MS-DOS Kermit and Windows 95/98/ME/NT/2000/XP/Vista/7/8/10
Can I Use MS-DOS Kermit in 32-bit (or 64-bit) Windows?
MS-DOS Kermit is a 16-bit DOS program for
MS-DOS, PC-DOS, DR-DOS, etc, that also can be used (with some extra setup
work) in Windows 3.1 and earlier.
MS-DOS Kermit was not designed for and was never intended to run under
32-bit or 64-bit Windows operating systems such as Windows 95, Windows 98,
Windows Millenium Edition, Windows NT, Windows 2000, Windows XP, Windows
2003, Windows Vista, Windows 7, etc etc. It does not even start on
Windows 10, which says "This app can't run on your PC".
Although you might be able to
start MS-DOS Kermit on these platforms, it will not be able to access all of
their devices and features:
- For serial communications, MS-DOS Kermit accesses the COM port hardware
directly. Therefore it can use only Windows communication ports whose drivers
perfectly emulate 8250 or 16550A UART hardware. It can not use TAPI devices,
Winmodems, RPI modems, ISDN modems, nor in most cases PCMCIA, USB, or
Plug-n-Play devices, which are accessible only through 32-bit Windows drivers
to which MS-DOS Kermit (as a 16-bit application) does not have access. Nor
can it access true COM ports if they are owned by TAPI, unless you release
them from TAPI first, which you must do outside of MS-DOS Kermit, since MS-DOS
Kermit can not access TAPI.
- MS-DOS Kermit can not use 32-bit Windows network stacks. It can't use
its own built-in TCP/IP network stack either because only one network stack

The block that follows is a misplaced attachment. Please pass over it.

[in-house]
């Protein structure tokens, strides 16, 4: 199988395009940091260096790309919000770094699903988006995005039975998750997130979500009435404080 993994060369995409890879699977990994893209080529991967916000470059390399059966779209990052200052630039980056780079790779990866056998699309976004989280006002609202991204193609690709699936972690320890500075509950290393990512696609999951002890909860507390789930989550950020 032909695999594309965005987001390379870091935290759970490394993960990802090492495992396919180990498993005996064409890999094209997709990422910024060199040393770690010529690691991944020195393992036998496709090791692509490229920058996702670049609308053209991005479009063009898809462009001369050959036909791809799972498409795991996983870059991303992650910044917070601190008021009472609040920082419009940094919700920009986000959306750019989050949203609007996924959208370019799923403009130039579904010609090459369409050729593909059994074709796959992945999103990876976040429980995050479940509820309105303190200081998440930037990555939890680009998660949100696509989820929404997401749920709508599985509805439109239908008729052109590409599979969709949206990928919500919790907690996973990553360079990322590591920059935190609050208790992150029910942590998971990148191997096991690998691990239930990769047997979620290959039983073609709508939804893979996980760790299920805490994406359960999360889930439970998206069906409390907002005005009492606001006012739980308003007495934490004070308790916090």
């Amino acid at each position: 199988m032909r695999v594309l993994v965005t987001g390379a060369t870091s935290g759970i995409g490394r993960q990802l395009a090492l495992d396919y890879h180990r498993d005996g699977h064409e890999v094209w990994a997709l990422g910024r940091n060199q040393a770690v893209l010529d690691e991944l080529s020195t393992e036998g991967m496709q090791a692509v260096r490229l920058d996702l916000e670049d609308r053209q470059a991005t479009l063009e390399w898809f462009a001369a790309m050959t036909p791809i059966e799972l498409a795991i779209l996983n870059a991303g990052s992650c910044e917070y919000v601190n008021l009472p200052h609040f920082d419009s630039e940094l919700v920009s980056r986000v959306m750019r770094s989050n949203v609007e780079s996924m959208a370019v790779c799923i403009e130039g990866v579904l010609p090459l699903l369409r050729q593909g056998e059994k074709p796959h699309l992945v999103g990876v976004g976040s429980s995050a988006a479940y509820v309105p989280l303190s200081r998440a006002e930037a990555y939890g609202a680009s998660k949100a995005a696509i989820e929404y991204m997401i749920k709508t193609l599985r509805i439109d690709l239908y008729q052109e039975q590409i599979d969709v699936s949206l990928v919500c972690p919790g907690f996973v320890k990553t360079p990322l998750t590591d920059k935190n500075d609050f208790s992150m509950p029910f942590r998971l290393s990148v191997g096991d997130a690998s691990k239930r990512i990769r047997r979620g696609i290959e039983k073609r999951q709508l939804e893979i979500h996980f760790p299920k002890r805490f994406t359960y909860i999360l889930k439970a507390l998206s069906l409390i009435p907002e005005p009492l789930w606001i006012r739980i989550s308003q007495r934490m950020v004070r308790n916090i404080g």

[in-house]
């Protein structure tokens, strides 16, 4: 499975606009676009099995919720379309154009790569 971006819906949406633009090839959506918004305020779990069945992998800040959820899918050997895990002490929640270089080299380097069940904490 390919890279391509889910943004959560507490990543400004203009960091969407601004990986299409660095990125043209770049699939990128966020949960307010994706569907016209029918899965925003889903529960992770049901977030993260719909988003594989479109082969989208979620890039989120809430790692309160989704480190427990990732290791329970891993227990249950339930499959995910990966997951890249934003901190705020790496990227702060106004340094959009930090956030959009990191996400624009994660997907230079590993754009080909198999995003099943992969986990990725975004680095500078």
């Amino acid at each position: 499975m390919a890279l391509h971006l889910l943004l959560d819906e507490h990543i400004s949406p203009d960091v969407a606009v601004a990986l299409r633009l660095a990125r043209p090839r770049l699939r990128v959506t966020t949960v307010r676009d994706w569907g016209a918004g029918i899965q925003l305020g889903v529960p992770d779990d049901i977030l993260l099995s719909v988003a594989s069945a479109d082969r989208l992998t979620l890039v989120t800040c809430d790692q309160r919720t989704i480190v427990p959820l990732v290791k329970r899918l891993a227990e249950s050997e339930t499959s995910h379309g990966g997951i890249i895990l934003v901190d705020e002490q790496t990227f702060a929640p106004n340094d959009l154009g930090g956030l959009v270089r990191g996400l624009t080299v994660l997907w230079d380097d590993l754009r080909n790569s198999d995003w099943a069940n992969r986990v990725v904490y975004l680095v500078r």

can be active at a time on a given adapter.
- MS-DOS Kermit can not access long file or directory names, or file or
directory names containing spaces.
- MS-DOS Kermit can not access windows printer queues.
- MS-DOS Kermit does its own memory management, which is liable to collide
with that done by Windows, resulting in "out of memory" or other errors.
Nowadays new PCs tend to have Windows XP or higher preinstalled, plus a
Winmodem and/or USB serial port, and the Microsoft TCP/IP stack. MS-DOS
Kermit can not use the Winmodem, nor can it use the TCP/IP stack, nor USB
ports, etc. Thus it is not appropriate or recommended for, nor supported
on, Windows 95 and later; that is, any 32-bit or 64-bit version of Windows.
If you wish to try MS-DOS Kermit under 32- or 64-bit Windows (or OS/2), you
may do so at your own risk. If you have any trouble, the remedy is to use
Kermit 95 instead, which is the native, recommended, and supported
32-bit Windows Kermit software for Windows 95 and above, and which has none
of the limitations listed here. It "just works" out of the box with any
Windows communications device or network stack, gives you full access to
Windows features, and is fully supported in Windows 95, 98, ME, NT, 2000,
XP, 2003, Vista, and Windows 7, as well as in IBM OS/2, and it has loads of
features that MS-DOS Kermit doesn't have, including XYZMODEM protocols built
SSH client, an
Kerberos and SSL/TLS security,
Unicode, and much more.
[Kermit 95 Home]
[MS-DOS Kermit Home]
[Kermit Project Home]
The Kermit Project /
Columbia University /